Could toenails help determine causes of blood cancer?

Could toenails help determine causes of blood cancer?

A group of researchers at the University of Aberdeen are working to determine the cause of a type of blood cancer, known as MPNs. Read on to find out why they're collecting toenails for the study...  

When Lesley Anderson threatened to quit her PhD after being tasked with collecting toenail clippings, she never dreamed that 20 years later she’d be stockpiling them again.

Back then, she was researching causes of oesophageal cancer at Queen’s University in Belfast. This involved visiting people at home to cut their two big toe nails, which were then sent off for analysis.

But when a patient revealed the length of his unkept nails, she found herself trimming all 10 – an experience she made clear to her PhD supervisor she was unwilling to repeat.

 Fast forward 20 years, the now Professor Anderson is once again seeking toenail clippings – this time for a study into the causes of a group of blood cancers, known as myeloproliferative neoplasms (MPNs).

Patients from across the UK and Ireland are taking part in the MOSAICC study, which is being supported by Friends of ANCHOR through its pilot research grants.

How could toenails help?

Although the cause of most MPNs are unknown, research has shown genetic traits or things people have been exposed to during their lifetime – such as where they live or work – may play a part.

Now Prof Anderson and the team are looking for more definitive causes and believe toenails could be key.

 “Toenails can deliver an understanding of exposure in a measured way,” she said. “I can ask patients questions but often it’s very difficult to remember some of the historic detail. The fact we can measure something in a biological sample that your body is getting rid of anyway is really helpful.”

 Big toenails take approximately a year to grow from root to tip, giving researchers a good insight into what a patient was exposed to around the time of their diagnosis.

 Prof Anderson, chair of health data science at the University of Aberdeen, said: “We’re comparing patients with MPNs to controls without MPNs to identify what the causes might be.

 “They might be genetic, or lifestyle factors such as weight or smoking, or occupational or chemical exposures. The MOSAICC study looks across the whole realm of a patients’ life.”

 Patients in Aberdeen and Inverness could help others

Aberdeen and Inverness are the only two sites in Scotland currently recruiting for MOSAICC, with a further 19 sites open around the rest of the UK and Ireland. More sites are to open in 2024.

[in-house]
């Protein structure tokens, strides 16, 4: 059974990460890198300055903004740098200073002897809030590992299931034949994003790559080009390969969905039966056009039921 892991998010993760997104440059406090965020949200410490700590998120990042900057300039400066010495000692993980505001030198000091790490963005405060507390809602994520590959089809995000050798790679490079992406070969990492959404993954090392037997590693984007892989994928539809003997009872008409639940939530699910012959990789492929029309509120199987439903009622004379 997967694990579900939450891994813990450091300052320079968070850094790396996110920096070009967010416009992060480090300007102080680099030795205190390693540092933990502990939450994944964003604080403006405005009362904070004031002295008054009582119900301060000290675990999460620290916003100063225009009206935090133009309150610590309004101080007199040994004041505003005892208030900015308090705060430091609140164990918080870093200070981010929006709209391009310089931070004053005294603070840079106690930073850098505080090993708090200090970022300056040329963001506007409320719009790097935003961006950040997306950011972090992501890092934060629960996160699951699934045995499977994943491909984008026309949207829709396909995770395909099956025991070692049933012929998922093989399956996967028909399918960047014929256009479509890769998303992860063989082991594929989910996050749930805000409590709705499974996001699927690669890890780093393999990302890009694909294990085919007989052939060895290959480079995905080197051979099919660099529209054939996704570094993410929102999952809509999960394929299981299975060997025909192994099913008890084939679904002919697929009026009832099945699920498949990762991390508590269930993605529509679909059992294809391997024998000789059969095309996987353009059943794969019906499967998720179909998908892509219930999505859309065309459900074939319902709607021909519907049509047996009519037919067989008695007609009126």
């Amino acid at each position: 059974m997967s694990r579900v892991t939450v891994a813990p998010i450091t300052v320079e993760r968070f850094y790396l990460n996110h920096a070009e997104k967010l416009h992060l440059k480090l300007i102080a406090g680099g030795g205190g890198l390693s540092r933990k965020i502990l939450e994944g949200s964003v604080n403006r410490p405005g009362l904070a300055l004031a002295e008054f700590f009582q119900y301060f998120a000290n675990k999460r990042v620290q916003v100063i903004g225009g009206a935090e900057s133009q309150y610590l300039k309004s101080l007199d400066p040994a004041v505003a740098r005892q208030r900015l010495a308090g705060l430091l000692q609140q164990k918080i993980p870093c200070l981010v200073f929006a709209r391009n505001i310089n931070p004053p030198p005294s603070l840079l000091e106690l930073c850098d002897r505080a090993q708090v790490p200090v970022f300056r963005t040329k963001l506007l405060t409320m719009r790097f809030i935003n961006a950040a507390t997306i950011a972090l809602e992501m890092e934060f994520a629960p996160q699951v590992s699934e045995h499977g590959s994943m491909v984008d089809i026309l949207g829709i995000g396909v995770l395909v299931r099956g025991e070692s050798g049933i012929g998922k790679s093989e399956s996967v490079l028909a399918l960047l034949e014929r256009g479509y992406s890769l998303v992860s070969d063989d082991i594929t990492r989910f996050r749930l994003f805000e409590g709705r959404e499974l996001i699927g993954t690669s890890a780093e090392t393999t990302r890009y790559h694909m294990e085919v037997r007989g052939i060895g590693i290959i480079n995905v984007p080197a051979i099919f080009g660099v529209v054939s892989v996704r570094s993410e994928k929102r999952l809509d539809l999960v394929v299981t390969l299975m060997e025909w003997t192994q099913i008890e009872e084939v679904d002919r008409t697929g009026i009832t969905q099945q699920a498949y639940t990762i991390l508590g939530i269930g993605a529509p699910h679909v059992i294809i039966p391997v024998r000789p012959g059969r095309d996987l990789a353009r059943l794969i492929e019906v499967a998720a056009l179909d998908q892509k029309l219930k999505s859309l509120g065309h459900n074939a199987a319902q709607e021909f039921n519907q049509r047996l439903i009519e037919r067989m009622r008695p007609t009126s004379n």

To avoid a repeat of Prof Anderson’s own experience from her PhD days, participants are being asked to send in their cuttings, along with a saliva sample. The clippings will be cleaned, ground down and placed in a mass spectrometry machine at the university’s Rowett Institute, which will identify exposure to trace elements.

Participants will also be asked to provide a blood sample at their local hospital, and will be taken through a questionnaire by the research team, covering topics such as lifestyle, smoking, drinking, family history and circumstances, physical activity and a full job history.

 Even the type of fire used at home and substances, such as paint, will be considered as a possible exposure factor.

 Prof Anderson, who admitted she “hates feet”, believes the clippings are an accurate way of identifying exposure to trace elements that might be linked to MPNs and ultimately, helping to develop preventative measures and treatments.

More samples needed from MPN patients

The study has been a decade in the making, with the original pilot examining if the factories and shipbuilding industries in Southampton and Belfast could be playing a part in MPN cases. 

The wider UK study was due to open in March 2020, but was hit by Covid.

In total, the research team need to recruit 650 cases to ensure a broad representation of the country.

Anyone aged over 18 who has been diagnosed with an MPN in the last two years should speak to their consultant if interested in taking part.

Prof Anderson said: “We need a distribution of cases and controls because we’re looking at potential for occupational exposures, and occupations vary across the country – from those working in farming and jobs of the past, like mining.

“Occupational exposure is important because there are things that can be put in place to prevent it.

“A few of our sites are successfully recruiting, and even overrecruiting, but that means we’ll get pockets with many more patients from London and not so many from Aberdeen and there’s a big difference between the exposures people from London and Aberdeen are going to have.

“It’s critical we get as many as we can from each of the different sites.”

How has Friends of ANCHOR helped?

Friends of ANCHOR has awarded more than £33,250 to the MOSAICC pilot study, which will be used to develop a larger piece of research and open the door to further funding avenues.

For more information on the study, e-mail This email address is being protected from spambots. You need JavaScript enabled to view it.